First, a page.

‘The President’ is the depiction of life under the rule of a cruel and capricious dictator in a nameless South American country. There is an almost acrid atmosphere to the book, as Asturias lures you in with the lurid lives of the characters, from the Machiavellian, but ultimately tragic Angel Face, to the innocent Camilla who is caught up his web of deceit, to the dictator himself, a man consumed with paranoia and hatred.
The nightmarish tone of the novel is set in the opening chapter, which depicts a scene in which various tramps congregate in a church, one of whom ends up murdering a general and, thus setting in motion the events which take place during the book. This nightmarish atmosphere is reinforced throughout the book; from frequent description to the orangeade sky, to the constant stream of betrayals which the characters subject each other too, the people who populate the story are not so much humans as they are puppets dancing on the strings of the all-powerful dictator.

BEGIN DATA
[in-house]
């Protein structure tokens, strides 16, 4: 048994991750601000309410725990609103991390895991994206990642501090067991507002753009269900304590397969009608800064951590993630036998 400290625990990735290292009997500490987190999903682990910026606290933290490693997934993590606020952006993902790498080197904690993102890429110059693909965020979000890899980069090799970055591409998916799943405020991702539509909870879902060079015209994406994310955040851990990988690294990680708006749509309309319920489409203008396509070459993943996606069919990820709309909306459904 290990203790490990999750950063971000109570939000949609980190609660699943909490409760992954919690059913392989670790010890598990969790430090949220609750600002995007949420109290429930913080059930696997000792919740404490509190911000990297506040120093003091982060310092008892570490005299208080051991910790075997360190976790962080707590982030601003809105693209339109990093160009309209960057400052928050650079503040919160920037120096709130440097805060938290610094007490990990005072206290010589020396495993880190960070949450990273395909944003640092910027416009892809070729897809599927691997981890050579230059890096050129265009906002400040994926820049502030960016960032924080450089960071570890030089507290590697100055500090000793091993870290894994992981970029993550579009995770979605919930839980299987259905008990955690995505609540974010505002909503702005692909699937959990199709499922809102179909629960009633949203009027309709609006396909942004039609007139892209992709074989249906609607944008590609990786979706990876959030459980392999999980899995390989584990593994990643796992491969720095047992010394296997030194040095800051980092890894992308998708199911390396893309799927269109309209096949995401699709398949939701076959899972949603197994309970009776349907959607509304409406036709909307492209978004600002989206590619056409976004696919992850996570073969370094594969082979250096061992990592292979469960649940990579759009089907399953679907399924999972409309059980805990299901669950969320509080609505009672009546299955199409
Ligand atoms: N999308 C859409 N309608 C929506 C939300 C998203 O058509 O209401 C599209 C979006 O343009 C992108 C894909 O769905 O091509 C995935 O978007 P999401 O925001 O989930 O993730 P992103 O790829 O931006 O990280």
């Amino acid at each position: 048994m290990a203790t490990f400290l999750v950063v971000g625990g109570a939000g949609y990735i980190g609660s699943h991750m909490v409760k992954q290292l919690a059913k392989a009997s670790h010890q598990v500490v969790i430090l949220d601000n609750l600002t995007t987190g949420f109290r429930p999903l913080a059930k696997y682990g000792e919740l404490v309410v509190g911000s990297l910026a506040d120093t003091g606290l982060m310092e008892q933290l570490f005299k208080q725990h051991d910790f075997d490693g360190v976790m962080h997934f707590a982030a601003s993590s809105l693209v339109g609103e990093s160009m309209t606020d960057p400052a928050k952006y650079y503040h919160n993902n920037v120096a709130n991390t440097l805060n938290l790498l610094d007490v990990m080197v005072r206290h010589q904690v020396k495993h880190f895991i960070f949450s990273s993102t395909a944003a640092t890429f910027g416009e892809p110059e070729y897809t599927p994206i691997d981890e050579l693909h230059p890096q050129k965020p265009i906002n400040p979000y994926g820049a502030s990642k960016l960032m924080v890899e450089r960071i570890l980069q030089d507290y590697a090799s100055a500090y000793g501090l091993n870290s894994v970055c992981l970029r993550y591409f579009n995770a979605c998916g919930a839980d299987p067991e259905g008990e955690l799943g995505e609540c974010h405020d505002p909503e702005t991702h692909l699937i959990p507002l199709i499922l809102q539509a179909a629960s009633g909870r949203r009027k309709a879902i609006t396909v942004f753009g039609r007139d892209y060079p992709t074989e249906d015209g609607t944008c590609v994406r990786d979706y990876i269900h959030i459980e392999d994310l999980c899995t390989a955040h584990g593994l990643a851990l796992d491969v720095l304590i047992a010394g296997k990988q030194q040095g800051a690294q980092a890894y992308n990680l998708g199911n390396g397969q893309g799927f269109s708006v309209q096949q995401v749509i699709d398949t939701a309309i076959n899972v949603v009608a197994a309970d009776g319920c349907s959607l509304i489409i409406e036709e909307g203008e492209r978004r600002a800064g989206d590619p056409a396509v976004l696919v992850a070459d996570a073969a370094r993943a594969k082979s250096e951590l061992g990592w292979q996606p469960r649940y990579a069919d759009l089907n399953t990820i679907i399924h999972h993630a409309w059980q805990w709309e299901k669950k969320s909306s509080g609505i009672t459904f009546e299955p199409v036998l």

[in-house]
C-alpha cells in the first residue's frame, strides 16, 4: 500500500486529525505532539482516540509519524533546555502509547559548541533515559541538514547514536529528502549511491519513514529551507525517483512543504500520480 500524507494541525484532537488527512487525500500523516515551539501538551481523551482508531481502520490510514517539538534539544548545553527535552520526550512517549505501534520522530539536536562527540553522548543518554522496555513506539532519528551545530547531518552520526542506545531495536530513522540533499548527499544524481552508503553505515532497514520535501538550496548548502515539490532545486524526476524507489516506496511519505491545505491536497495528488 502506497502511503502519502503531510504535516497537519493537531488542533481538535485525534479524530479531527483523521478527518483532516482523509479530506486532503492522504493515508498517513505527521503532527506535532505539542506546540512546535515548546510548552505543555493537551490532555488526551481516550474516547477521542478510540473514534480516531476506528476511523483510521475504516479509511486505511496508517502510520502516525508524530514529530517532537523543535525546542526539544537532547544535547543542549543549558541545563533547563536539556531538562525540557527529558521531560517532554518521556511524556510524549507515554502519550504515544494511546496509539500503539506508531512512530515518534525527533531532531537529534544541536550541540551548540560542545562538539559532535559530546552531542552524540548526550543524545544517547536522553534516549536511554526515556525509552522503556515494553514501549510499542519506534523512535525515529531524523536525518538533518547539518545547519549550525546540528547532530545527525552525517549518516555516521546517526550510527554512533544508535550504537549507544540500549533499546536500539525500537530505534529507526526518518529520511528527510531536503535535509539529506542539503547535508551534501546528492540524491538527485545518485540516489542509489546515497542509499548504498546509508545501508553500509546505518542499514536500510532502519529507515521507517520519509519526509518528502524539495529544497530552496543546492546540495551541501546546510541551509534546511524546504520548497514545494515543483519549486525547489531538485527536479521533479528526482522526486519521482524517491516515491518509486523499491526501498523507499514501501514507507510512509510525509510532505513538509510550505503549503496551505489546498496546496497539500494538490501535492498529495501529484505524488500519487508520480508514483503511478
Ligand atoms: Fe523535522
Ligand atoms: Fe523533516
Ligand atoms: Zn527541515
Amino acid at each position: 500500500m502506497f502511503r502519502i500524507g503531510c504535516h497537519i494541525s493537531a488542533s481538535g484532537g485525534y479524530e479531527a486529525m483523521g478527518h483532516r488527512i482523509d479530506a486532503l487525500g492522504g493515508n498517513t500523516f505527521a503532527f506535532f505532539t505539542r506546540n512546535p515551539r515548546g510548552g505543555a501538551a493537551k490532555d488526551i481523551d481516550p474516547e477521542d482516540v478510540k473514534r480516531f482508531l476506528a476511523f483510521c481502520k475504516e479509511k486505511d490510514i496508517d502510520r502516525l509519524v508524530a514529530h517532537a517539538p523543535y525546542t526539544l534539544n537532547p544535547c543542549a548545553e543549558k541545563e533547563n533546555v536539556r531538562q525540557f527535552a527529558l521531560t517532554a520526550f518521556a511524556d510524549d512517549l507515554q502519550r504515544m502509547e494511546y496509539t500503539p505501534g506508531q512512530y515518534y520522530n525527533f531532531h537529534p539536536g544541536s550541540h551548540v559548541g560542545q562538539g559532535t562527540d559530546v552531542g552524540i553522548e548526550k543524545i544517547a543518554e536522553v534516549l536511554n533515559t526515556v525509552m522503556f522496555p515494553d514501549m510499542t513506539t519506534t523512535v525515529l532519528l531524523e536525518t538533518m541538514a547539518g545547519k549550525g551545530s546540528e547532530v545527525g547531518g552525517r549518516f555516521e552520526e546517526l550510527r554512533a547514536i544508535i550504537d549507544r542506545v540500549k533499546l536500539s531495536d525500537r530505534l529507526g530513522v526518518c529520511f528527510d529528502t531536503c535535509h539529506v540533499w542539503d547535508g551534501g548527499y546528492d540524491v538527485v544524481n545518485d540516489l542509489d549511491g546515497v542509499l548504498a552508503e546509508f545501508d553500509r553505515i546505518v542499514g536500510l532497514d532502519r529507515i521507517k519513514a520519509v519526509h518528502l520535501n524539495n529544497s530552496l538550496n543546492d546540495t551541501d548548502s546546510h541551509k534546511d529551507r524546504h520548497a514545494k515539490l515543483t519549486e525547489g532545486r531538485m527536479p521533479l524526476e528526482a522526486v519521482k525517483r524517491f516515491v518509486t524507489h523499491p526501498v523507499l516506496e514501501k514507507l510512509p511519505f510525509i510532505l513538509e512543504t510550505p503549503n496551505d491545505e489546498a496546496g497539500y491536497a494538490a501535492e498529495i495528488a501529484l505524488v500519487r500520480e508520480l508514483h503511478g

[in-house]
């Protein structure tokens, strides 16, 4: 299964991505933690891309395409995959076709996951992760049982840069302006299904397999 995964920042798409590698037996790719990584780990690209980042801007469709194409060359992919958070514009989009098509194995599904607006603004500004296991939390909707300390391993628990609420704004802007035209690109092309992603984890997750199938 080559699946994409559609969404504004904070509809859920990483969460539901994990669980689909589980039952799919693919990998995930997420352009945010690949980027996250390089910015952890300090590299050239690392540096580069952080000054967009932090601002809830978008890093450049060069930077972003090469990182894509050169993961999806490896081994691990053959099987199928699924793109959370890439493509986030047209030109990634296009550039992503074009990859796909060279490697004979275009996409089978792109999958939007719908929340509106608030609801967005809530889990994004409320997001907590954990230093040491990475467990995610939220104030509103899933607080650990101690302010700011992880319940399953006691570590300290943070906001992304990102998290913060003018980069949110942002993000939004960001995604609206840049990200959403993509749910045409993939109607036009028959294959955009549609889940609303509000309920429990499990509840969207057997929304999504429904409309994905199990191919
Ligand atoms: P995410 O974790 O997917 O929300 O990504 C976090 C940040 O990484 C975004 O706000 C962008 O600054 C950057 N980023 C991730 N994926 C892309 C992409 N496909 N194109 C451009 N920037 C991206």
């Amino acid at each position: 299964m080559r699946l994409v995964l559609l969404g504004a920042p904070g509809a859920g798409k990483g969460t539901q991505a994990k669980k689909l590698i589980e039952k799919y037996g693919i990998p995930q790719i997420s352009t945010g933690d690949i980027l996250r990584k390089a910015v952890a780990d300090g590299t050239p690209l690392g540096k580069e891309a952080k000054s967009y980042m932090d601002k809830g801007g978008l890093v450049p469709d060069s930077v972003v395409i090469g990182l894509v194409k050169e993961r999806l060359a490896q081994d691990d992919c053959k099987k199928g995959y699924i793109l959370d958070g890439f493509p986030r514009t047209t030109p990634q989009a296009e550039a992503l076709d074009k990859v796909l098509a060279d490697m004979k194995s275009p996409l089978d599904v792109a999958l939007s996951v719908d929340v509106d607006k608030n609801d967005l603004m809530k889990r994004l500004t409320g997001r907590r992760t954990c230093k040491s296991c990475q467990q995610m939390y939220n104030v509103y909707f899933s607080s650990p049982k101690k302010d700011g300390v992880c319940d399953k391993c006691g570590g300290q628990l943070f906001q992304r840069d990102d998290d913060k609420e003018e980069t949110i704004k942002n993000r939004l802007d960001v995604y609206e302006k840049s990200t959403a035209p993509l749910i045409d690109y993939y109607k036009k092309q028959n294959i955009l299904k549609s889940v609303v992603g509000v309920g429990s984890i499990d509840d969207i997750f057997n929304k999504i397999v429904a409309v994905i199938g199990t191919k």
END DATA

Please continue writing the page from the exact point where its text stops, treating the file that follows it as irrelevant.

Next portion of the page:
Not only is ‘The President’ a powerful and prescient depiction of life under a dictator, it is also an exploration of the ceaseless cruelty created by any tyrannically government and the meaningless sense of violence it perpetuates.